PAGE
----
Monday, December 08, 2008

The Writing Week part 49 – Writing Exposition

One of the big discussions we wound up having at our writers meeting last Tuesday was about delivering large (or at least largely necessary) amounts of exposition at the top of a film. DOA submitted the first act of a new draft of something that she’s been working on recently, and it opens with an expositional voice over, which introduces us to the world and some of the key characters. From there, we got to talking about successful and unsuccessful ways of planting the reader (and, hopefully, audience) right in the middle of the world, without bogging them down with too much unnecessary or overly-detailed exposition.

Think of some of the great examples of this. Star Wars has to be one of the first films that come to mind. I don’t think anyone who has seen them will forget those letters scrolling from overhead, informing all audiences of the battle going on somewhere “far, far away.” You get everything you need to know at the start of the film in the span of a few short paragraphs, and from there, you’re dropped right into a space battle. Information, then (relevant) action. Could there be a better way?

Gladiator, to a lesser degree, does the same thing. We find out the state of the Roman Empire and the battle history, and then find ourselves watching an epically awesome battle unfold before us. It’s immediately relevant to the information that we needed. (OK, I’ll admit, Gladiator is not necessarily the best follow-up to Star Wars in the example field, but I think it gets the job done.) There are dozens, hundreds of other films that follow this same procedure – the informative exposition (sometimes verging on off-screen inciting incident) followed by immediate, pertinent action that thrusts us deep into the story – be it through newsreels, TV montages, voice over, text, or any number of other approaches. The key, as we at the League decided at our meeting, is to have whatever happens next be relevant and put the audience right in the middle of the action.

This week, inspired in part by the meeting, I took a stab at opening a film that way. I started a new spec script, the basic premise of which revolves around new government legislation. Rather than attempt to craftily allude to the new policies through act one, I decided to try a cold opening with a press hearing, detailing what has happened. The approach, which I’m not sure will survive future drafts, allows me to get the necessary information out of the way immediately, so that I can quickly move into the heart of the story. We’ll see how it goes. I enjoy how it turned out so far, but it’s only the first page and I have A LOT of planning to do before I can really progress with this spec.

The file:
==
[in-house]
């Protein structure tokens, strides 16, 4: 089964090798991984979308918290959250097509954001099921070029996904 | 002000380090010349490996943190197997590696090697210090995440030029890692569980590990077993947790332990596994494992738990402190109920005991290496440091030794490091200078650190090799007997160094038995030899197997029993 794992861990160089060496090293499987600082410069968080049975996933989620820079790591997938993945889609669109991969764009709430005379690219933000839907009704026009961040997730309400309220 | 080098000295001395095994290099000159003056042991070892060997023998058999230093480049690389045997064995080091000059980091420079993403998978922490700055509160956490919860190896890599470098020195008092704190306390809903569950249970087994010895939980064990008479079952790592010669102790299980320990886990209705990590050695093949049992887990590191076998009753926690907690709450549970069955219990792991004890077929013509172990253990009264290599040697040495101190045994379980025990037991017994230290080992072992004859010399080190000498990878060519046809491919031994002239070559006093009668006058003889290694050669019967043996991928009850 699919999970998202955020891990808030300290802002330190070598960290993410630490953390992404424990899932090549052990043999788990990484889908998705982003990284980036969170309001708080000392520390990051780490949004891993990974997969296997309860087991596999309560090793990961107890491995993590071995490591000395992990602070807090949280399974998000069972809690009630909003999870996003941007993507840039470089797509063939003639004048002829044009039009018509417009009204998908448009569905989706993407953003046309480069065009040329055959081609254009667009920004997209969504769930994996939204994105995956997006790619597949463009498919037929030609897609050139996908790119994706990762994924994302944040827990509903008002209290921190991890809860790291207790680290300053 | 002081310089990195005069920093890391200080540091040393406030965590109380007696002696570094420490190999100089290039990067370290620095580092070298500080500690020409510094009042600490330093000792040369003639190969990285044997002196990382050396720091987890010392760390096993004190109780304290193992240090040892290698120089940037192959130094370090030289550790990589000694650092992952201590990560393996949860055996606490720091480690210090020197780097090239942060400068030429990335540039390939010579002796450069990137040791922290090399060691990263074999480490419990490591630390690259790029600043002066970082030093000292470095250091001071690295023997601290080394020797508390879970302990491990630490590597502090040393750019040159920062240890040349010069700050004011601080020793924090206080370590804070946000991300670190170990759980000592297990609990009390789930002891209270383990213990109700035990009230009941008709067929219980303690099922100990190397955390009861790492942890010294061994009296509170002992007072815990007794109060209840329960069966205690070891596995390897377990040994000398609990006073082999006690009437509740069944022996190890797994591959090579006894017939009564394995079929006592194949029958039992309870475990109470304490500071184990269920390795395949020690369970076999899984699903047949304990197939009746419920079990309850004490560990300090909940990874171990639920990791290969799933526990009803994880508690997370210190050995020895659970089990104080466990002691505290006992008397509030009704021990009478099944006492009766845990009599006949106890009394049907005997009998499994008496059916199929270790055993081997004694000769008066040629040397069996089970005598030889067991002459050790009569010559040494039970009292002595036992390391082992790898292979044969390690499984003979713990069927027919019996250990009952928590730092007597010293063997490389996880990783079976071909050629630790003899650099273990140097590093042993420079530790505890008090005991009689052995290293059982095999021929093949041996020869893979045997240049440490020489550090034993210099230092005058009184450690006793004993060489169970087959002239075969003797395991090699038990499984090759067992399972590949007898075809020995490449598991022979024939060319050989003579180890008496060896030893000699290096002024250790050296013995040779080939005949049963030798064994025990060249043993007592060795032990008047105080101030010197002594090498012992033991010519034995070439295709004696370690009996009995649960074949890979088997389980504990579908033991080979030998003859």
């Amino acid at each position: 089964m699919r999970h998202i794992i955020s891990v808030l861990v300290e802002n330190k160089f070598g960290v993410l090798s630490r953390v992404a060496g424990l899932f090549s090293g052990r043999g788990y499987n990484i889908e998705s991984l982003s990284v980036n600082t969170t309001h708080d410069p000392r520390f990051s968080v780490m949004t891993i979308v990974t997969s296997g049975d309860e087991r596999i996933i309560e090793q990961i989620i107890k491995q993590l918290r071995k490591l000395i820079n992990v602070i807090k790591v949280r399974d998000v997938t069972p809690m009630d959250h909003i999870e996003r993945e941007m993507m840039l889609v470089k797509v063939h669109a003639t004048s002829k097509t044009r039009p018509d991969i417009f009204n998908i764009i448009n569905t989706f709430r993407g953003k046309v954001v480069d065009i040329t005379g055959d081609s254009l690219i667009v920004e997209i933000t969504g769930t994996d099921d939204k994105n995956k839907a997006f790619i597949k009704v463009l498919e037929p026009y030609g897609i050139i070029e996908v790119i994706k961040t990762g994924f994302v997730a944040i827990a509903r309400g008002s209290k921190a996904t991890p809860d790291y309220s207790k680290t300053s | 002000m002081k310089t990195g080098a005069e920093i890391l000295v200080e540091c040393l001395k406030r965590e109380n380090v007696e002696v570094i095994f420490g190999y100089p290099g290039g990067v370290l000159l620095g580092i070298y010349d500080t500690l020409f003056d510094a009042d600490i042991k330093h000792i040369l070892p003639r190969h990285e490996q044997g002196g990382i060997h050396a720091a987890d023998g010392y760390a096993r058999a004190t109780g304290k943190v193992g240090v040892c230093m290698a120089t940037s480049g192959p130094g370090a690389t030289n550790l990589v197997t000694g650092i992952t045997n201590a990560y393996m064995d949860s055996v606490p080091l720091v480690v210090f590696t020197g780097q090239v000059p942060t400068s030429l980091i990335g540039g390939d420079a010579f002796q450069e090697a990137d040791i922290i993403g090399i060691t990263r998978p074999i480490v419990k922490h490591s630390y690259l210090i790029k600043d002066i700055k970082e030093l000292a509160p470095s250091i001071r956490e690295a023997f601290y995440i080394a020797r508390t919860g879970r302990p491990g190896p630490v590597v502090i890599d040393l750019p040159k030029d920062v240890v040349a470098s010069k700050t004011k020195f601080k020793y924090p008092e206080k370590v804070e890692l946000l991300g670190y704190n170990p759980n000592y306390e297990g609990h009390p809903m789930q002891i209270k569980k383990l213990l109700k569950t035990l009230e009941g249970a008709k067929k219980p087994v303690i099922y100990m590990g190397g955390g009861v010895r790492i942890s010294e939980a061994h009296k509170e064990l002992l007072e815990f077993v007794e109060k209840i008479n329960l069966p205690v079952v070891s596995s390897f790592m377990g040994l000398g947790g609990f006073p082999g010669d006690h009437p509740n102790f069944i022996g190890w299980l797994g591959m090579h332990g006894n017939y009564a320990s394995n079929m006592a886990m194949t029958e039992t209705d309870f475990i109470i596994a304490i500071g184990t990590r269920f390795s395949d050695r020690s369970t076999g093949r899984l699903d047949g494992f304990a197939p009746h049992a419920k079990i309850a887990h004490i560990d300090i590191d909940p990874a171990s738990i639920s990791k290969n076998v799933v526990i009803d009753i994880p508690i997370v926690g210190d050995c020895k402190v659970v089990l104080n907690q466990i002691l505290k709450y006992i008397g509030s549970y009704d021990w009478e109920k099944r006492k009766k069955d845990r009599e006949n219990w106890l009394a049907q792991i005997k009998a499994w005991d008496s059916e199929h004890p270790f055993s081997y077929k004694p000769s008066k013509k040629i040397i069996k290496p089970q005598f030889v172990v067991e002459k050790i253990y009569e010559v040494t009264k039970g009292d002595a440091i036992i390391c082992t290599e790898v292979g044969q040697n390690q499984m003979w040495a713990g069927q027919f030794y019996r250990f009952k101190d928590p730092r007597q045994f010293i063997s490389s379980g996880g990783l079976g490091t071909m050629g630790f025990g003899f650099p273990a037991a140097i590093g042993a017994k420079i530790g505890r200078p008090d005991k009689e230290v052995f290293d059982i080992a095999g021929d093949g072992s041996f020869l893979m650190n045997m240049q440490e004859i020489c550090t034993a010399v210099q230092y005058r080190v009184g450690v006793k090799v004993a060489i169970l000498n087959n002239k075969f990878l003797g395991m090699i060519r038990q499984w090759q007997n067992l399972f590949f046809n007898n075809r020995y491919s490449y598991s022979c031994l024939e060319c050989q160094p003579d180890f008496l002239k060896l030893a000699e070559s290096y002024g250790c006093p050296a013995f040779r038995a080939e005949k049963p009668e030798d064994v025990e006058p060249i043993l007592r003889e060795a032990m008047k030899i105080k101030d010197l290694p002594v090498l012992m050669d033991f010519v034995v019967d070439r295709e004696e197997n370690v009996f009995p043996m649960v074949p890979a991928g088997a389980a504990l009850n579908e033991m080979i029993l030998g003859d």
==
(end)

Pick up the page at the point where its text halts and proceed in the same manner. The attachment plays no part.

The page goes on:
Have you tried writing heavily expositional openings before? What’d you think of it?


Onyx said...

I'd be more impressed with Star Wars if they explained the current events of the story within the action of the film. Maybe I'm just a hater.

Can't remember all the details, but 28 Days Later and Children of Men stand out to me as having good opening moments that got a lot of info across in effective ways.

I used the opening narration text in a WWII script. It made my life easier, but maybe that means I was lazy.

Leetal said...

Sorry, I'm bored at work and I keep refreshing blogger.
Government Legislation spec? Sounds like Battle Royale.

Joe said...

In a non-action-sequence example, the opening voice over in "American Beauty" does a great job at establish the world and the characters, and correct me if I'm wrong, but I believe the next scene is something simple like Lester being told he has to prepare a performance evaluation. I might be giving it that opening sequence too much credit though - the jerking off in the shower line is easily the most memorable part.

Joe said...

wow...there were, like, a millionty errors in that comment. proofreading, ftl

petra michelle; Whose role is it anyway? said...

Have definitely used voiceover with action taking place at the same time to connect a premise without "explaining" it all!
Good luck with your new script!

DOA said...

It's interesting that you bring up opening narration. I remember the first class we took in screenwriting, the professor specifically asked that we don't do narration or opening cards in our first script because people rely on it too much. I often wonder (and fear) that I do that. But other times, it just seems to be the most economic way to get certain messages across so the film can start.

Cake Man said...

Petra, thanks for your comment. Like Joe pointed out with the "American Beauty" example, voice over can work well. I'm glad to hear you've used it before. Despite DOA being told not to (for a laziness avoidance reason I agree with for first time writers), I do think that it can be quite useful tool and can be used really wisely.

By the way, I liked "Pocket Full of Miracles" a lot. Thanks for stopping by.

Cake Man said...

Leetal, yeah, government legislation is about as close as this script comes to Battle Royale, but you're right about the connection. There've been a few legislation specs like that, most of which take place at least a decade or so in the future (like mine probably will).